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Dry Needling and Injection for Musculoskeletal and Joint Disorders: A Review of the Clinical Effectiveness, Cost-Effectiveness, and Guidelines

Last updated: August 22, 2016
Project Number: RC0803-000
Product Line: Rapid Response
Research Type: Devices and Systems
Report Type: Summary with Critical Appraisal
Result type: Report

Question

  1. What is the clinical effectiveness of dry needling for patients with musculoskeletal and joint disorders?
  2. What is the clinical effectiveness of dry needling plus injection vs. injection alone for patients with musculoskeletal and joint disorders?
  3. What is the cost-effectiveness of dry needling for patients with musculoskeletal and joint disorders?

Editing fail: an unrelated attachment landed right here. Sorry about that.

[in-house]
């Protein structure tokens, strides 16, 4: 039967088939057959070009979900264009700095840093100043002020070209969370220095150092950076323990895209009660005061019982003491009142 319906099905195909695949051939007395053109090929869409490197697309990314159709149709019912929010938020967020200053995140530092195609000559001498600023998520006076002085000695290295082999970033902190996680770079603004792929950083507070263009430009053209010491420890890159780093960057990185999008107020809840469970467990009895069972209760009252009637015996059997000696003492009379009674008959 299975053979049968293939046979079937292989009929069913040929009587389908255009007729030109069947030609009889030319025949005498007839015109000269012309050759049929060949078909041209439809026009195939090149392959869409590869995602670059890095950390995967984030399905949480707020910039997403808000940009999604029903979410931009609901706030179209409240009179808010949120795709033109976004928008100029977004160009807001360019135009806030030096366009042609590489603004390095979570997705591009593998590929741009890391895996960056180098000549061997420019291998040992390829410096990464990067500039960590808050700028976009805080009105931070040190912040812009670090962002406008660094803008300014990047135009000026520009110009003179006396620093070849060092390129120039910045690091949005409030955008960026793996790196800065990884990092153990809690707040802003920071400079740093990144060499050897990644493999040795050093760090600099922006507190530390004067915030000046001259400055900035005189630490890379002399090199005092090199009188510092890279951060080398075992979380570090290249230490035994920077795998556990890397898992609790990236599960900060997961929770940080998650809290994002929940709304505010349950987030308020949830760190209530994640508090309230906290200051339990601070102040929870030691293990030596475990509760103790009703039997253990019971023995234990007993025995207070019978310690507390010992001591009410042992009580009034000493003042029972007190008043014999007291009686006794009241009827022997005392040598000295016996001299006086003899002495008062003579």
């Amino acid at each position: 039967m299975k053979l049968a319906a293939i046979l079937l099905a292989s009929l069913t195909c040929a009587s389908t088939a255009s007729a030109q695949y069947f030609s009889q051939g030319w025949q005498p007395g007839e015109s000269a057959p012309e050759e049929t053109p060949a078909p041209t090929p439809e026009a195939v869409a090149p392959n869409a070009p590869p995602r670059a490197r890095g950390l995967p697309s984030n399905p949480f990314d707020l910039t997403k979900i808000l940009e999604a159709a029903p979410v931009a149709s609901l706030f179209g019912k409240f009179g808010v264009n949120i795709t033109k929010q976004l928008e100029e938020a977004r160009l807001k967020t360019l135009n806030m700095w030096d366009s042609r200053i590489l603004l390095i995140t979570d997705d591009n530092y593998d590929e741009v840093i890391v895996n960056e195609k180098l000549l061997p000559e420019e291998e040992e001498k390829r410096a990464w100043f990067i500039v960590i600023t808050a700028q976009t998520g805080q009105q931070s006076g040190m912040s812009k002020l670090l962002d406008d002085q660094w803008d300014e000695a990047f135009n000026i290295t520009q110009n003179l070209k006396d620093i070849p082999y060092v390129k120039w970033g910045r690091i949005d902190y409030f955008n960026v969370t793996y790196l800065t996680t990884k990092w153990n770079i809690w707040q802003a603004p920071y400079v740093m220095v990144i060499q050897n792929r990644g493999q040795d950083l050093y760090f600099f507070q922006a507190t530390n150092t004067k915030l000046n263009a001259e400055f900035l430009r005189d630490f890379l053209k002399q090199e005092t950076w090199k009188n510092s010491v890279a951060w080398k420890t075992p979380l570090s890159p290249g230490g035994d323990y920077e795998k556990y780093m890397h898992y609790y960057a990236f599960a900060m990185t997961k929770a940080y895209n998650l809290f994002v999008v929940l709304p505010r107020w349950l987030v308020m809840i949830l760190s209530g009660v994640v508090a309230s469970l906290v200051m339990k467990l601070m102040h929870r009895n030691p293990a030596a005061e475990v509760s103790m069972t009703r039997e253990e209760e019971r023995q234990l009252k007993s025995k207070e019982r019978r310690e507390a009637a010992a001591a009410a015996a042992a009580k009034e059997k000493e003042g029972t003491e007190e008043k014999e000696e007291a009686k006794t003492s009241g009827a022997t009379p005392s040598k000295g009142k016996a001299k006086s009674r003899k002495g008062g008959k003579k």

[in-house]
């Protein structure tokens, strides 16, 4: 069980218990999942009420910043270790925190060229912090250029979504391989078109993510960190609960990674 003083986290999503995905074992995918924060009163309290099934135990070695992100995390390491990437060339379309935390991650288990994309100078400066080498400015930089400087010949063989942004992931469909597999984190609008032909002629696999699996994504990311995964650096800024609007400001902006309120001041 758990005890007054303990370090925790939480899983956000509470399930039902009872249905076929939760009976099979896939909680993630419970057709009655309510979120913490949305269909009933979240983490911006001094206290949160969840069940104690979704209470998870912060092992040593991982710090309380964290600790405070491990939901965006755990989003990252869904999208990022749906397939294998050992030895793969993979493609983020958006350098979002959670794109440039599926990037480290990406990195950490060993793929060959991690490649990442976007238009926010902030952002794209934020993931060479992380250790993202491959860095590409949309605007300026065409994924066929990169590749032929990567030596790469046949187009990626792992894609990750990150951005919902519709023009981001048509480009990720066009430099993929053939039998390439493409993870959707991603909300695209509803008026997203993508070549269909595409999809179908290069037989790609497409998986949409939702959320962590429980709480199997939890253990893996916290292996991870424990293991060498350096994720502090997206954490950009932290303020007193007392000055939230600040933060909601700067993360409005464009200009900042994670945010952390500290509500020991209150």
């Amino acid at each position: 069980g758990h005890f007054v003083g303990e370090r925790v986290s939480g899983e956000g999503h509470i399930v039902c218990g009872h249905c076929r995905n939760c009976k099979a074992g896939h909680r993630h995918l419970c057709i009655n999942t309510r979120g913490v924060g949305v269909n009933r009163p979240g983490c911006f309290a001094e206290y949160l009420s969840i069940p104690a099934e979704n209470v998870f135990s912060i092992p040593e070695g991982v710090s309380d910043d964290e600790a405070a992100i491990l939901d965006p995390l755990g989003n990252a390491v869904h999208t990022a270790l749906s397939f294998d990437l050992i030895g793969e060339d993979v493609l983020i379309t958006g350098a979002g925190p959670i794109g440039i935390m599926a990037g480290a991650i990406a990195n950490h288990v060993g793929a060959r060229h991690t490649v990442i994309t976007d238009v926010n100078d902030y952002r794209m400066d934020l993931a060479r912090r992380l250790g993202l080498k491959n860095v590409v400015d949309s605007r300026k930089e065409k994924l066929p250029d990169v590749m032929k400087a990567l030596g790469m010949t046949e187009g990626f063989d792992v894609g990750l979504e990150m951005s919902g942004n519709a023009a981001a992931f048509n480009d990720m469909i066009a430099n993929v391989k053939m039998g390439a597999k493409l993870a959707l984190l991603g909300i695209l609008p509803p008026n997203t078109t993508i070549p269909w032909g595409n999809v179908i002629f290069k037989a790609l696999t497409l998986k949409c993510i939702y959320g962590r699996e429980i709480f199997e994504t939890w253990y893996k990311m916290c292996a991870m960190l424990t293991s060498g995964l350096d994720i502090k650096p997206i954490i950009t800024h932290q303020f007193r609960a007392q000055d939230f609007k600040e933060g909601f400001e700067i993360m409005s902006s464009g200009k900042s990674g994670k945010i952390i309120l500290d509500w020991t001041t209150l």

4. What is the cost-effectiveness of dry needling plus injection vs. injection alone for patients with musculoskeletal and joint disorders?
  5. What are the evidence-based guidelines on the use of dry needling and injection to treat patients with musculoskeletal and joint disorders?

Key Message

Evidence on the effectiveness of dry needling is mixed. Limited evidence suggests that wet needling (injection) is more effective than dry needling in the treatment of musculoskeletal or joint pain. Our literature search found no information on the cost-effectiveness of dry needling for patients with musculoskeletal or joint disorders, or on the cost-effectiveness of dry needling plus injection vs. injection alone for patients with these conditions. No evidence-based guidelines were identified on the use dry needling in the treatment of musculoskeletal or joint disorders. While there are some statements on this treatment issued by physiotherapy and other healthcare professional associations, these are practitioner guides outlining competencies and safe practices for providing this procedure.